This blog was originally posted on Psychology Today and is reproduced with the permission of the author.
The #MeToo movement is giving a viral voice to women (and men) who have been the targets of violence and harassment. It is a social change campaign that I never thought would happen in my lifetime. Honestly, when it first started to spread on Facebook I thought it might be cathartic for the people who joined, but I didn’t anticipate it having wider social change potential. My bad—because I temporarily forgot about relational neuroscience and the power that can be unleashed when groups of individuals come together and support one another.
What does the #MeToo movement look like through the lens of relational neuroscience? A few studies come to mind that might help shed some light on interpersonal dynamics across power differences. Check-out "The Cookie Monster Study" as described by Dacher Keltner and his colleagues at University of California at Berkeley.
For those too busy to watch the five-minute video, here is a summary of the study. The researchers brought three individuals to the social science lab and told one of them that they were in charge—essentially giving that person power over the other two. While the group was busy with the assigned task of writing boring university policy, the researchers brought out a plate of four cookies. Initially, each of the three participants ate one cookie each, leaving one on the plate. Interestingly, most of the time, the person given the power eventually ate the fourth cookie. In Dr. Keltner's study taking the fourth cookie correlated with having power and also with a decrease in activity of the mirror neuron system (the circuits in your brain that produce empathy and allow appreciation of the impact of your actions on others). Further, as the researchers watched the behavior of those given power, they observed that the people in charge ate differently. They chewed with their mouths open and occasionally had little pieces of food dropping out of their mouths. Dr. Keltner describes this change in the level of interpersonal awareness as the "paradox of power"—the qualities that often bring someone to power, like empathy and the ability to listen to others, diminish once a person is in power.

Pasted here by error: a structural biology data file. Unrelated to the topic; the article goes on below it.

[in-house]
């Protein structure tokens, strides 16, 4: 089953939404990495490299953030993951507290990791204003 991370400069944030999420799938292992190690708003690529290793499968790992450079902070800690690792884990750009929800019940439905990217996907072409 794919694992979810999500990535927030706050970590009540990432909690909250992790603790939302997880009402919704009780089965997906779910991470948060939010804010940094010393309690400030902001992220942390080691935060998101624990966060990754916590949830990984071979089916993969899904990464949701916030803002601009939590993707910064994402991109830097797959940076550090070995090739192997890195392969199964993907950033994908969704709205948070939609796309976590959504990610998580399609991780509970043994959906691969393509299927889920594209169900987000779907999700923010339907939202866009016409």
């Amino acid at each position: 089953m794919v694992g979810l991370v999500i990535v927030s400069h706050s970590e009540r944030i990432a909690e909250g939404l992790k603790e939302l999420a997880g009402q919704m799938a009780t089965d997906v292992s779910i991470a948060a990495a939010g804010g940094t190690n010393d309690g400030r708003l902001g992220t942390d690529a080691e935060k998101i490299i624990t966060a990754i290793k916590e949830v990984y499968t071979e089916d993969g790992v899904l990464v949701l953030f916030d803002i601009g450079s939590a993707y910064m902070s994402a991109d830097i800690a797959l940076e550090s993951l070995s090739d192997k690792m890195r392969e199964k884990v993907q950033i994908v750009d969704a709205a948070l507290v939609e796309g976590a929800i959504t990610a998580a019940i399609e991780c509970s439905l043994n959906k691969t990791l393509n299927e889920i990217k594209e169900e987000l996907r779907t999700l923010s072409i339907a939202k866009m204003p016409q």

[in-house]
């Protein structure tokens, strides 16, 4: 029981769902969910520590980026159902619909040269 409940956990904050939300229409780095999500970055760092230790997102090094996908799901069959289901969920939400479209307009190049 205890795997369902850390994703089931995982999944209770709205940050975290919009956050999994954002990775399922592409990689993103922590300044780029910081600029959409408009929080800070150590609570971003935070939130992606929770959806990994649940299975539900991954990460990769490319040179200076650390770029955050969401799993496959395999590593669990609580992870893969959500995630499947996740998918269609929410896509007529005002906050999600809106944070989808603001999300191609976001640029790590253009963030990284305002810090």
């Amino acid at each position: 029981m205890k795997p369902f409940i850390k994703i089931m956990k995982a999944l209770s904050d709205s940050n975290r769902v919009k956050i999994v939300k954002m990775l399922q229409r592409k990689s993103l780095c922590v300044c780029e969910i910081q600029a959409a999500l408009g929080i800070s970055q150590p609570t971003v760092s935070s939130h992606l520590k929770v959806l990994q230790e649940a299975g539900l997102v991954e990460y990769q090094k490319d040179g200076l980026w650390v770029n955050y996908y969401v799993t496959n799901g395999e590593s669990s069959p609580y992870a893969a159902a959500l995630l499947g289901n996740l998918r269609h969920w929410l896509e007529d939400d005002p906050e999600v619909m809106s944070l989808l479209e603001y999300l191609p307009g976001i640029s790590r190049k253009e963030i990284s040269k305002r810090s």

Kelner's research and theory suggests that for many people simply having power over others decreases the activity in the part of the brain needed to understand the impact of your behavior on others. Just the opposite of what is needed to be an engaged, respectful leader.
The potential corrupting and disconnecting impact of power is an enormous problem in Western societies where success is often culturally prescribed as gaining power over others and obtaining more resources than those around you. In the US, the myth of individual success is promoted in business, politics, and sports. This model of capitalism is great for making money but not great at creating cooperative, balanced human beings. In fact, one of the "benefits" of making it to the top of the power hierarchy has been a blissful ability to do whatever you want to whomever you want, and because your empathy pathways may be immobilized by power you don’t have to feel the pain you are causing. Essentially, the abuse of power goes hand in hand with power over others, the dominant organizational model in our country. Because power over environments is everywhere, most people have witnessed power abuse at work or family gatherings, in religious communities and on sports teams. Sexual harassment and abuse has been and continues to be ubiquitous which makes the rather sudden rise of the #MeToo movement all the more stunning.
Amy Banks, M.D., is a senior scholar at the Wellesley Centers for Women who has devoted her career to understanding the neurobiology of relationships.
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